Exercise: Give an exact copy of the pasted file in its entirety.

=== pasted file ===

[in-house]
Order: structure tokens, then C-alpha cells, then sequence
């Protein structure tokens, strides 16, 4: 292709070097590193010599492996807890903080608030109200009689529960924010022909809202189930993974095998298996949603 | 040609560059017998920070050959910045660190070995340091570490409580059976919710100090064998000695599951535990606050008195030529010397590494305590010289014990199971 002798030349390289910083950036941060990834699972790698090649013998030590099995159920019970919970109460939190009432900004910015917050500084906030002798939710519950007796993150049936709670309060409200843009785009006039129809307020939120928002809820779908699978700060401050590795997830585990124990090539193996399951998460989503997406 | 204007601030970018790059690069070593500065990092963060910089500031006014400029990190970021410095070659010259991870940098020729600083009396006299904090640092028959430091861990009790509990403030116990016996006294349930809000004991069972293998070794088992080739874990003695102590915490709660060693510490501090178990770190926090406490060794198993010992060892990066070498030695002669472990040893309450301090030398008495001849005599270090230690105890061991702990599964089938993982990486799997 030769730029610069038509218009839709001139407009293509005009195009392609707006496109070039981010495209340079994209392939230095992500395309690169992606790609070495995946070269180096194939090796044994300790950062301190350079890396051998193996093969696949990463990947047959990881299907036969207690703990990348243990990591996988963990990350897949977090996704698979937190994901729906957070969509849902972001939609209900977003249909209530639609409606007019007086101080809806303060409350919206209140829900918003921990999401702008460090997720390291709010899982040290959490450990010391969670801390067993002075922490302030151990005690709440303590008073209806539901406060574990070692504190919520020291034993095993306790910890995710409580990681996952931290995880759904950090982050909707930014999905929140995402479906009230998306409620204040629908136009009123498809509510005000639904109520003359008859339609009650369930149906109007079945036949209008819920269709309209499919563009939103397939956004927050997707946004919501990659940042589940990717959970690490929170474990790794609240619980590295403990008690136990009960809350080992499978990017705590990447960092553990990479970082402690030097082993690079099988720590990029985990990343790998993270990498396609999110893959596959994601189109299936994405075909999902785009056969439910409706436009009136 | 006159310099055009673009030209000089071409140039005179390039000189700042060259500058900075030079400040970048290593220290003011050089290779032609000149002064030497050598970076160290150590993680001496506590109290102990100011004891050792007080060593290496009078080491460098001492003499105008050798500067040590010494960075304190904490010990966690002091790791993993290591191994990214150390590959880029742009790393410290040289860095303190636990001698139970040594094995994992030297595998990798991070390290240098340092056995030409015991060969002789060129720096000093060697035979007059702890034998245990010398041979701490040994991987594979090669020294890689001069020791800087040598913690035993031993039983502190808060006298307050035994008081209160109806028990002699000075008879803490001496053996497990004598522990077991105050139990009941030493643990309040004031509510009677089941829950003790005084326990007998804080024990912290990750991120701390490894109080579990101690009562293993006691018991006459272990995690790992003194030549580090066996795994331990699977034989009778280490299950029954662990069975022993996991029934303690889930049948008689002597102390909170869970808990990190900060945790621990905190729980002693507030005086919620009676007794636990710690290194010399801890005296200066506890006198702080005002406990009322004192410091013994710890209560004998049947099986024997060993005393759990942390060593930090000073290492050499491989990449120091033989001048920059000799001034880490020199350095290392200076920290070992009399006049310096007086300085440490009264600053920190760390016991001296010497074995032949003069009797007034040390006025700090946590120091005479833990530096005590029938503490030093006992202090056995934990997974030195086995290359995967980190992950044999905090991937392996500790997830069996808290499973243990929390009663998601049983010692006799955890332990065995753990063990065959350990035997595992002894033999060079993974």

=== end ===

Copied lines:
[in-house]
Order: structure tokens, then C-alpha cells, then sequence
């Protein structure tokens, strides 16, 4: 292709070097590193010599492996807890903080608030109200009689529960924010022909809202189930993974095998298996949603 | 040609560059017998920070050959910045660190070995340091570490409580059976919710100090064998000695599951535990606050008195030529010397590494305590010289014990199971 002798030349390289910083950036941060990834699972790698090649013998030590099995159920019970919970109460939190009432900004910015917050500084906030002798939710519950007796993150049936709670309060409200843009785009006039129809307020939120928002809820779908699978700060401050590795997830585990124990090539193996399951998460989503997406 | 204007601030970018790059690069070593500065990092963060910089500031006014400029990190970021410095070659010259991870940098020729600083009396006299904090640092028959430091861990009790509990403030116990016996006294349930809000004991069972293998070794088992080739874990003695102590915490709660060693510490501090178990770190926090406490060794198993010992060892990066070498030695002669472990040893309450301090030398008495001849005599270090230690105890061991702990599964089938993982990486799997 030769730029610069038509218009839709001139407009293509005009195009392609707006496109070039981010495209340079994209392939230095992500395309690169992606790609070495995946070269180096194939090796044994300790950062301190350079890396051998193996093969696949990463990947047959990881299907036969207690703990990348243990990591996988963990990350897949977090996704698979937190994901729906957070969509849902972001939609209900977003249909209530639609409606007019007086101080809806303060409350919206209140829900918003921990999401702008460090997720390291709010899982040290959490450990010391969670801390067993002075922490302030151990005690709440303590008073209806539901406060574990070692504190919520020291034993095993306790910890995710409580990681996952931290995880759904950090982050909707930014999905929140995402479906009230998306409620204040629908136009009123498809509510005000639904109520003359008859339609009650369930149906109007079945036949209008819920269709309209499919563009939103397939956004927050997707946004919501990659940042589940990717959970690490929170474990790794609240619980590295403990008690136990009960809350080992499978990017705590990447960092553990990479970082402690030097082993690079099988720590990029985990990343790998993270990498396609999110893959596959994601189109299936994405075909999902785009056969439910409706436009009136 | 006159310099055009673009030209000089071409140039005179390039000189700042060259500058900075030079400040970048290593220290003011050089290779032609000149002064030497050598970076160290150590993680001496506590109290102990100011004891050792007080060593290496009078080491460098001492003499105008050798500067040590010494960075304190904490010990966690002091790791993993290591191994990214150390590959880029742009790393410290040289860095303190636990001698139970040594094995994992030297595998990798991070390290240098340092056995030409015991060969002789060129720096000093060697035979007059702890034998245990010398041979701490040994991987594979090669020294890689001069020791800087040598913690035993031993039983502190808060006298307050035994008081209160109806028990002699000075008879803490001496053996497990004598522990077991105050139990009941030493643990309040004031509510009677089941829950003790005084326990007998804080024990912290990750991120701390490894109080579990101690009562293993006691018991006459272990995690790992003194030549580090066996795994331990699977034989009778280490299950029954662990069975022993996991029934303690889930049948008689002597102390909170869970808990990190900060945790621990905190729980002693507030005086919620009676007794636990710690290194010399801890005296200066506890006198702080005002406990009322004192410091013994710890209560004998049947099986024997060993005393759990942390060593930090000073290492050499491989990449120091033989001048920059000799001034880490020199350095290392200076920290070992009399006049310096007086300085440490009264600053920190760390016991001296010497074995032949003069009797007034040390006025700090946590120091005479833990530096005590029938503490030093006992202090056995934990997974030195086995290359995967980190992950044999905090991937392996500790997830069996808290499973243990929390009663998601049983010692006799955890332990065995753990063990065959350990035997595992002894033999060079993974």